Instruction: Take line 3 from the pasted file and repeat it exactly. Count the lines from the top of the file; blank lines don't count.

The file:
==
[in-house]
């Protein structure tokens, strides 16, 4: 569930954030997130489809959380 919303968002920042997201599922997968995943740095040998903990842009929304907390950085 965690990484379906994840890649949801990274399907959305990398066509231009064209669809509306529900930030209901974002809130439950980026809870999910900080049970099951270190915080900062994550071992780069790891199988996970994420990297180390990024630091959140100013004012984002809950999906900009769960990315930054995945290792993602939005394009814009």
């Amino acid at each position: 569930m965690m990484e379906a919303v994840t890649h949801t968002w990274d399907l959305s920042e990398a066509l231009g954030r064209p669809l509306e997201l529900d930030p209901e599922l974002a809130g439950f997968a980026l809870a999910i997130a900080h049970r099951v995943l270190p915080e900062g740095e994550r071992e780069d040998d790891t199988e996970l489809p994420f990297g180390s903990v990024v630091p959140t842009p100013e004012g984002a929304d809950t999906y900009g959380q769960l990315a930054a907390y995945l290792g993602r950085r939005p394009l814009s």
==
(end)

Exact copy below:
């Amino acid at each position: 569930m965690m990484e379906a919303v994840t890649h949801t968002w990274d399907l959305s920042e990398a066509l231009g954030r064209p669809l509306e997201l529900d930030p209901e599922l974002a809130g439950f997968a980026l809870a999910i997130a900080h049970r099951v995943l270190p915080e900062g740095e994550r071992e780069d040998d790891t199988e996970l489809p994420f990297g180390s903990v990024v630091p959140t842009p100013e004012g984002a929304d809950t999906y900009g959380q769960l990315a930054a907390y995945l290792g993602r950085r939005p394009l814009s």